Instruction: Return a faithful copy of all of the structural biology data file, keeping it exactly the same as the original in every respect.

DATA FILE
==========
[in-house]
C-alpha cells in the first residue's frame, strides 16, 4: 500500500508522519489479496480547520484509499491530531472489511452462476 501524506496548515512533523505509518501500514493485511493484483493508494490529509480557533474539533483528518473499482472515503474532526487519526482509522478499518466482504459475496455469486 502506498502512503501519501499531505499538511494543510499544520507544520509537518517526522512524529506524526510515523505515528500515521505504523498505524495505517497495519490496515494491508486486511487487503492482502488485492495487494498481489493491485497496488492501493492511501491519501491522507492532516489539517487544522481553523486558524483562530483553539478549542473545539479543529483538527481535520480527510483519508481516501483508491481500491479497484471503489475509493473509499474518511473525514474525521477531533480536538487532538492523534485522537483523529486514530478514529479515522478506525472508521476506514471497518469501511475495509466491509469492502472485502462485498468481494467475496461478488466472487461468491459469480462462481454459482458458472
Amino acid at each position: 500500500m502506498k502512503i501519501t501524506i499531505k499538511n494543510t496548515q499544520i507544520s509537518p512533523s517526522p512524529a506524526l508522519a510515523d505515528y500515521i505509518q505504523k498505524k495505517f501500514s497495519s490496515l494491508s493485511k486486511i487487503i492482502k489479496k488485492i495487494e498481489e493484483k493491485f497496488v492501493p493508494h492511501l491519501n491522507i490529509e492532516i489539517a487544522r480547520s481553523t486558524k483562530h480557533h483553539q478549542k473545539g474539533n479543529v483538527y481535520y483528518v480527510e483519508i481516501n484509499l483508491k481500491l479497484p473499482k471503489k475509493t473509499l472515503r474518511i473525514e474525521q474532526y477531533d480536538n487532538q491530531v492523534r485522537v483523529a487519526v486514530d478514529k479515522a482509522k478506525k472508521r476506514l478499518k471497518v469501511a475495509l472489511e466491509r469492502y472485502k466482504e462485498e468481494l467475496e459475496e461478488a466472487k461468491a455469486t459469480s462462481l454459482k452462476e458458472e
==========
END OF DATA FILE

[in-house]
C-alpha cells in the first residue's frame, strides 16, 4: 500500500508522519489479496480547520484509499491530531472489511452462476 501524506496548515512533523505509518501500514493485511493484483493508494490529509480557533474539533483528518473499482472515503474532526487519526482509522478499518466482504459475496455469486 502506498502512503501519501499531505499538511494543510499544520507544520509537518517526522512524529506524526510515523505515528500515521505504523498505524495505517497495519490496515494491508486486511487487503492482502488485492495487494498481489493491485497496488492501493492511501491519501491522507492532516489539517487544522481553523486558524483562530483553539478549542473545539479543529483538527481535520480527510483519508481516501483508491481500491479497484471503489475509493473509499474518511473525514474525521477531533480536538487532538492523534485522537483523529486514530478514529479515522478506525472508521476506514471497518469501511475495509466491509469492502472485502462485498468481494467475496461478488466472487461468491459469480462462481454459482458458472
Amino acid at each position: 500500500m502506498k502512503i501519501t501524506i499531505k499538511n494543510t496548515q499544520i507544520s509537518p512533523s517526522p512524529a506524526l508522519a510515523d505515528y500515521i505509518q505504523k498505524k495505517f501500514s497495519s490496515l494491508s493485511k486486511i487487503i492482502k489479496k488485492i495487494e498481489e493484483k493491485f497496488v492501493p493508494h492511501l491519501n491522507i490529509e492532516i489539517a487544522r480547520s481553523t486558524k483562530h480557533h483553539q478549542k473545539g474539533n479543529v483538527y481535520y483528518v480527510e483519508i481516501n484509499l483508491k481500491l479497484p473499482k471503489k475509493t473509499l472515503r474518511i473525514e474525521q474532526y477531533d480536538n487532538q491530531v492523534r485522537v483523529a487519526v486514530d478514529k479515522a482509522k478506525k472508521r476506514l478499518k471497518v469501511a475495509l472489511e466491509r469492502y472485502k466482504e462485498e468481494l467475496e459475496e461478488a466472487k461468491a455469486t459469480s462462481l454459482k452462476e458458472e